The recent Madison Square Garden exploits of Kobe Bryant (61 points) and LeBron James (52 plus a triple-double) succeeded in conjuring — as singularly great performances often do — memories of Michael Jordan. In particular the Kobe/LeBron feats drew favorable comparisons to MJ’s legendary Double Nickel game against the Knicks way back in 1995.
Now, before I get into this, you need to know two things. First, I was still a fresh-faced schoolboy when that game happened. Back then, the world seemed much larger to me, the NBA felt grander and more majestic. Basketball players were superheroes. And I mean that literally: They were out there saving the world, man. (Ever hear about how Brad Daugherty turned back that alien invasion? Well, it happened.) That was when the NBA was televised on NBC and Bob Costas provided wildly epic pregame intros, which themselves would fade into the too-awesome-for-words Roundball Rock theme. Listening to that song still gives me chills.
Second…I hated the absolute living hell out of Michael Jordan.
See, Jordan was always standing in my way. I used to worship Magic Johnson. Jordan defeated Magic’s Lakers in the 1991 NBA Finals. I was a huge fan of Clyde Drexler. Jordan downed the Glide’s Blazers in the 1992 Finals, castrating Drexler in the process. I freaking loved Charles Barkley. Jordan eliminated Chuck’s Suns in the 1993 Finals, invalidating Barkley’s regular season MVP award along the way. Every time I rooted for a particular player or team, Jordan was there to beat them and spite me. As a friend said after Jordan defeated his team — the Cleveland Cavaliers — in the ’92 Eastern Conference Finals: “I wonder if Mike realizes how many people’s dreams he’s crushed over the years?”
That’s just how it was in the 90’s. Michael Jordan wasn’t going to let your team win. It was that simple. And that frustrating.
So quite understandably, I was thrilled beyond words when he retired after the 1992-93 season. It seemed too good to be true. But it was: Jordan had left the building (in this case, the old Chicago Stadium) in favor of a minor league baseball stadium. Suddenly, all bets were off and anything was possible. Unfortunately for me, Hakeem Olajuwon stepped in to fill the Jordan vacuum, defeating Barkley and the Suns in the 1994 and 1995 playoffs. But that’s another story.
Chicago’s first post-Jordan year went better than anybody could have expected. They won 55 games and pushed the Knicks — who would go on to lose a hotly contested championship series to Hakeem’s Rockets — to seven games in the Eastern Conference Semifinals. And, to be frank, they might have beaten New York if not for a small handful of iffy calls. But, again, that’s another story.
The Bulls’ second post-Jordan year went decidedly less well, mostly due to the loss of Horace Grant, who had signed with the Orlando Magic. They hovered around .500 for most of the year until the un-retirement announcement heard ’round the world. Said MJ: “I’m back.” Said me: “Aw, crap.”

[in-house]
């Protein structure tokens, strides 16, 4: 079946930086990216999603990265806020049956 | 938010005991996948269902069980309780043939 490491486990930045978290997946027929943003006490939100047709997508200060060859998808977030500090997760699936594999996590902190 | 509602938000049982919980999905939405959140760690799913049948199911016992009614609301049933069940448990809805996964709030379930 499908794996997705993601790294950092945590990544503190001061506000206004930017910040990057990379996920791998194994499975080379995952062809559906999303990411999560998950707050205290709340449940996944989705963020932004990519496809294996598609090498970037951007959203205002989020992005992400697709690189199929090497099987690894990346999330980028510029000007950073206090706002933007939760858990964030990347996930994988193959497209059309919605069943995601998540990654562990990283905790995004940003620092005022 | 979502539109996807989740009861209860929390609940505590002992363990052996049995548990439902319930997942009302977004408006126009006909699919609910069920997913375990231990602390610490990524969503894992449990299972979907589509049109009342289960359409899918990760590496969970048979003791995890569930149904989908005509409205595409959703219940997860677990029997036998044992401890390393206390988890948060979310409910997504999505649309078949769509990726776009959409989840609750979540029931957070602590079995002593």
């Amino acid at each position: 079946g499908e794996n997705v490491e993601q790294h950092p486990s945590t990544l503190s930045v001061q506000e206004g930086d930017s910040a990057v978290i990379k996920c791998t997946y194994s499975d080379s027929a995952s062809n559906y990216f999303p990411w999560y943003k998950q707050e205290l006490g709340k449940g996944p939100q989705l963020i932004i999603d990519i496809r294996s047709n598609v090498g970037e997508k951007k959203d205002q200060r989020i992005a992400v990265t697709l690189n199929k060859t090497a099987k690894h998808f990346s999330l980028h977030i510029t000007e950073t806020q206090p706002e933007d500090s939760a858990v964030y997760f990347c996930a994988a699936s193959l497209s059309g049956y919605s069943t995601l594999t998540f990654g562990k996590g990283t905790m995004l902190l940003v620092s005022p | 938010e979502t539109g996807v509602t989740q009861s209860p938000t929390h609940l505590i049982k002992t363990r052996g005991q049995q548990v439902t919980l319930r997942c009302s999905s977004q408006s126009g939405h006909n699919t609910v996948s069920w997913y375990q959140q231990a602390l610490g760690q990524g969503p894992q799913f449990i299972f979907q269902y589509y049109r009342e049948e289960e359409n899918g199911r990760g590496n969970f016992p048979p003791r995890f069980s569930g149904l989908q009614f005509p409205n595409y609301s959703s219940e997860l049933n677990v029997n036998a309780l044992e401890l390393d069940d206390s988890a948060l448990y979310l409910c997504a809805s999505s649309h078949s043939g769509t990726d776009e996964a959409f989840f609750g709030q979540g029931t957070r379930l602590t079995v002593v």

My fears seemed unjustified after Jordan’s first comeback game, a road loss to the Pacers in which Mike scored only 19 points on 7-for-28 shooting. I rejoiced! Jordan may have been back, but Jordan clearly was not Jordan. He was human after all. And although he scored 27, 21 and 32 points in his next three games, it was obvious that he was a step slow, a tad out of sync.
Then he traveled to MSG for a nationally televised game against the Knicks, the Bulls’ arch-nemesis. No team during Chicago’s first three-peat challenged Jordan the way New York did. And this was a Knicks team that had been in the Finals the previous season and would go on to win 55 games. They also happened to be the best defensive team in the NBA. And it was a pretty sure bet that they’d want to lay the smack down on a rusty Jordan.
Instead, Jordan laid the smack down on them: 21-for-37 from the field, 3-for-4 from beyond the arc, 10-for-11 from the free throw line, 55 points. It was a clinic. And as I said, those Knicks were the best in the league at stopping people, a physical, aggressive team. They were like a dog that clamps its jaws down on your throat and just gnaws you to death. For this game, Knicks coach Pat Riley chose not to double-team Jordan, instead opting to use John Starks in single-coverage. Ouch. Let’s just say that it’s probably no coincidence that Starks lost a testicle a few years later. Said Jordan afterward: “I could read Starks’ every move. I basically had him at my disposal.” That would have come off as pretty arrogant if it hadn’t been so true.
As unstoppable as Jordan was in that game, even more amazing was how he finished off the Knicks: By dishing the ball to a wide-open Bill Wennington for the game-winning dunk. Nobody expected the Double Nickle, just as nobody expected him to pass the rock in the closing seconds with the game on the line. But that was Jordan. He made dreams come true…even as he was crushing mine.